The Private Life of God
A friend of mine who used to be a famous book distributor told me one of his stories about someone he met. He offered the person a book, and the person said,
"I don't need it".
"Because in my religion we know about the personal life of God!"
"O really? What is that?"
"God sent his son to earth to deliver the people of the earth, and he died for their sins."
"That is interesting, though I still think you would find this book useful and uplifting."
"Why is that?"
"In this book the private life of God is described--in his private world of devotion and love, we read about his confidential life with his parents, friends, and secret lovers--that is even secret in his world."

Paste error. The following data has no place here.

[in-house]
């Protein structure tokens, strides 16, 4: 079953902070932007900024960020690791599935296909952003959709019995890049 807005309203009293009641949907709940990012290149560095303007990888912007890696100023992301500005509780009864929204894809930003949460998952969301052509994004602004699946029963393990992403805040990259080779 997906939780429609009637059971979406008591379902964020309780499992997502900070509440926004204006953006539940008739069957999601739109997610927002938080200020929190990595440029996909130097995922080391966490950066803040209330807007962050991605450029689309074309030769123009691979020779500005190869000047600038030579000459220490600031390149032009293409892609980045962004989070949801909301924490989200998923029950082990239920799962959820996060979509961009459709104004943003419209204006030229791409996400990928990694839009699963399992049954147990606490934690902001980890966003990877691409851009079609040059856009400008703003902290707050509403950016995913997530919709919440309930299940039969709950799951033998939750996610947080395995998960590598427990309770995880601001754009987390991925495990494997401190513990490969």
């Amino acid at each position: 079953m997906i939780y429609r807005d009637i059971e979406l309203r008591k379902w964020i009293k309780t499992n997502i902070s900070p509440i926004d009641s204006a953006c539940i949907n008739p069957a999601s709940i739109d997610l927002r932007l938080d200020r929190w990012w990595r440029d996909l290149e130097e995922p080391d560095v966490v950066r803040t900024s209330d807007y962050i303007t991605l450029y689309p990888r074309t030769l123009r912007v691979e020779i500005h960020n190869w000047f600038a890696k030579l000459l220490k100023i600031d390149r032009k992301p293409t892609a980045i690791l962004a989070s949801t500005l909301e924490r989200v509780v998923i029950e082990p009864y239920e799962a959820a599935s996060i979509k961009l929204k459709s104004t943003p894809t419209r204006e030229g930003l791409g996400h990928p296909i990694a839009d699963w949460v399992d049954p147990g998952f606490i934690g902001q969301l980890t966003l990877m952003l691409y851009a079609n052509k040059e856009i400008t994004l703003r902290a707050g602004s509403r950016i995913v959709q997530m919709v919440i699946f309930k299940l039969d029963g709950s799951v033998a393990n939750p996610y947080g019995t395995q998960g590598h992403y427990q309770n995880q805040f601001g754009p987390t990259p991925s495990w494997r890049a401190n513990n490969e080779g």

A great person with an important position like a judge, leader or in the past a king, has a public life and persona, and a private life. People come to a king or leader and speak flattery, but they are motivated with a desire to get some boon or favor. The official relationships full of respect and veneration are superficial and not really valued in the heart of the leader.
One's heart is all important, and we are ruled by our heart and feelings. We may know many things, yet we want to do what we feel. Everyone has a desire to have loving personal dealings with others. As we are a small sample of God, or Krishna, we can understand something about him by studying our self. The king may be called, "your Majesty", the judge, "your Honor" or "your Worship, yet they all think most dearly of their own family and loved ones. It is said that Krishna is more attracted by the "village talk" in Vrindavana (his eternal home) then the hymns of the Vedas.